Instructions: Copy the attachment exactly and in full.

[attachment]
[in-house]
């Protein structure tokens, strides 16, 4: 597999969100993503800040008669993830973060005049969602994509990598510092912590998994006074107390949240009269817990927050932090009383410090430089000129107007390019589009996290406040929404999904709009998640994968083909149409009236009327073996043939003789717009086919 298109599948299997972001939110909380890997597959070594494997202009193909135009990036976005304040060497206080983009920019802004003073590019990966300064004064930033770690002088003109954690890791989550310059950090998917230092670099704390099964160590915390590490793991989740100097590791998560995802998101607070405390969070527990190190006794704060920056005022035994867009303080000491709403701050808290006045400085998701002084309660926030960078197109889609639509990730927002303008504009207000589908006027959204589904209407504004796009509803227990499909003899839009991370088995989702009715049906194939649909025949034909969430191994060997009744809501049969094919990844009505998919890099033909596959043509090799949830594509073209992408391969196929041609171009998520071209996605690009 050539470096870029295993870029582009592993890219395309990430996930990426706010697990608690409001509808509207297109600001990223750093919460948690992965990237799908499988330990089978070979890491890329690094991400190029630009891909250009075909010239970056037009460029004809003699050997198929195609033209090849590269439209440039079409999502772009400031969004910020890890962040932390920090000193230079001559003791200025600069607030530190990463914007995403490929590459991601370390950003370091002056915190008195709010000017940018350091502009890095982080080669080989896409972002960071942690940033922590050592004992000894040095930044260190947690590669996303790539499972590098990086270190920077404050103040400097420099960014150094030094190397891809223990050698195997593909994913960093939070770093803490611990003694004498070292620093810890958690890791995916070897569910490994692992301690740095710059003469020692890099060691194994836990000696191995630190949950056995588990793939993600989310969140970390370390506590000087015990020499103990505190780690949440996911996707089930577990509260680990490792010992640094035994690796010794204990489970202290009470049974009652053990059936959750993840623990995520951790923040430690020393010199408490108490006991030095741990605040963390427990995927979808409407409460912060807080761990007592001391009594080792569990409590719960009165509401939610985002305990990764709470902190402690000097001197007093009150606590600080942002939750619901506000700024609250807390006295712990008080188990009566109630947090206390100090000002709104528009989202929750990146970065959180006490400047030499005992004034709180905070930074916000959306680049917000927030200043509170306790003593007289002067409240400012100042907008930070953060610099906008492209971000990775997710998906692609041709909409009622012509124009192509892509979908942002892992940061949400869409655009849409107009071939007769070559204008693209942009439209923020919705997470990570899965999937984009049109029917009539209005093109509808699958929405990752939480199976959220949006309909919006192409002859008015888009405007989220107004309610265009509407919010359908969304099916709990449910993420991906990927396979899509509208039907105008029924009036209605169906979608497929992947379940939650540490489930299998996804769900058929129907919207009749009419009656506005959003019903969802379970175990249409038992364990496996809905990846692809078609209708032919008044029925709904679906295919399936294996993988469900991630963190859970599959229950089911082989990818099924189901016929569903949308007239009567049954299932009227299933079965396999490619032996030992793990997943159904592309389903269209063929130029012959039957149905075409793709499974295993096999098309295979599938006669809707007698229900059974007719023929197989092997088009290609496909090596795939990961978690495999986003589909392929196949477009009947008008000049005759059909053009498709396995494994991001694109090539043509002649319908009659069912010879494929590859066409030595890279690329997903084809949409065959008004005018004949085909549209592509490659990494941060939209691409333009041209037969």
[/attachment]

[in-house]
């Protein structure tokens, strides 16, 4: 597999969100993503800040008669993830973060005049969602994509990598510092912590998994006074107390949240009269817990927050932090009383410090430089000129107007390019589009996290406040929404999904709009998640994968083909149409009236009327073996043939003789717009086919 298109599948299997972001939110909380890997597959070594494997202009193909135009990036976005304040060497206080983009920019802004003073590019990966300064004064930033770690002088003109954690890791989550310059950090998917230092670099704390099964160590915390590490793991989740100097590791998560995802998101607070405390969070527990190190006794704060920056005022035994867009303080000491709403701050808290006045400085998701002084309660926030960078197109889609639509990730927002303008504009207000589908006027959204589904209407504004796009509803227990499909003899839009991370088995989702009715049906194939649909025949034909969430191994060997009744809501049969094919990844009505998919890099033909596959043509090799949830594509073209992408391969196929041609171009998520071209996605690009 050539470096870029295993870029582009592993890219395309990430996930990426706010697990608690409001509808509207297109600001990223750093919460948690992965990237799908499988330990089978070979890491890329690094991400190029630009891909250009075909010239970056037009460029004809003699050997198929195609033209090849590269439209440039079409999502772009400031969004910020890890962040932390920090000193230079001559003791200025600069607030530190990463914007995403490929590459991601370390950003370091002056915190008195709010000017940018350091502009890095982080080669080989896409972002960071942690940033922590050592004992000894040095930044260190947690590669996303790539499972590098990086270190920077404050103040400097420099960014150094030094190397891809223990050698195997593909994913960093939070770093803490611990003694004498070292620093810890958690890791995916070897569910490994692992301690740095710059003469020692890099060691194994836990000696191995630190949950056995588990793939993600989310969140970390370390506590000087015990020499103990505190780690949440996911996707089930577990509260680990490792010992640094035994690796010794204990489970202290009470049974009652053990059936959750993840623990995520951790923040430690020393010199408490108490006991030095741990605040963390427990995927979808409407409460912060807080761990007592001391009594080792569990409590719960009165509401939610985002305990990764709470902190402690000097001197007093009150606590600080942002939750619901506000700024609250807390006295712990008080188990009566109630947090206390100090000002709104528009989202929750990146970065959180006490400047030499005992004034709180905070930074916000959306680049917000927030200043509170306790003593007289002067409240400012100042907008930070953060610099906008492209971000990775997710998906692609041709909409009622012509124009192509892509979908942002892992940061949400869409655009849409107009071939007769070559204008693209942009439209923020919705997470990570899965999937984009049109029917009539209005093109509808699958929405990752939480199976959220949006309909919006192409002859008015888009405007989220107004309610265009509407919010359908969304099916709990449910993420991906990927396979899509509208039907105008029924009036209605169906979608497929992947379940939650540490489930299998996804769900058929129907919207009749009419009656506005959003019903969802379970175990249409038992364990496996809905990846692809078609209708032919008044029925709904679906295919399936294996993988469900991630963190859970599959229950089911082989990818099924189901016929569903949308007239009567049954299932009227299933079965396999490619032996030992793990997943159904592309389903269209063929130029012959039957149905075409793709499974295993096999098309295979599938006669809707007698229900059974007719023929197989092997088009290609496909090596795939990961978690495999986003589909392929196949477009009947008008000049005759059909053009498709396995494994991001694109090539043509002649319908009659069912010879494929590859066409030595890279690329997903084809949409065959008004005018004949085909549209592509490659990494941060939209691409333009041209037969």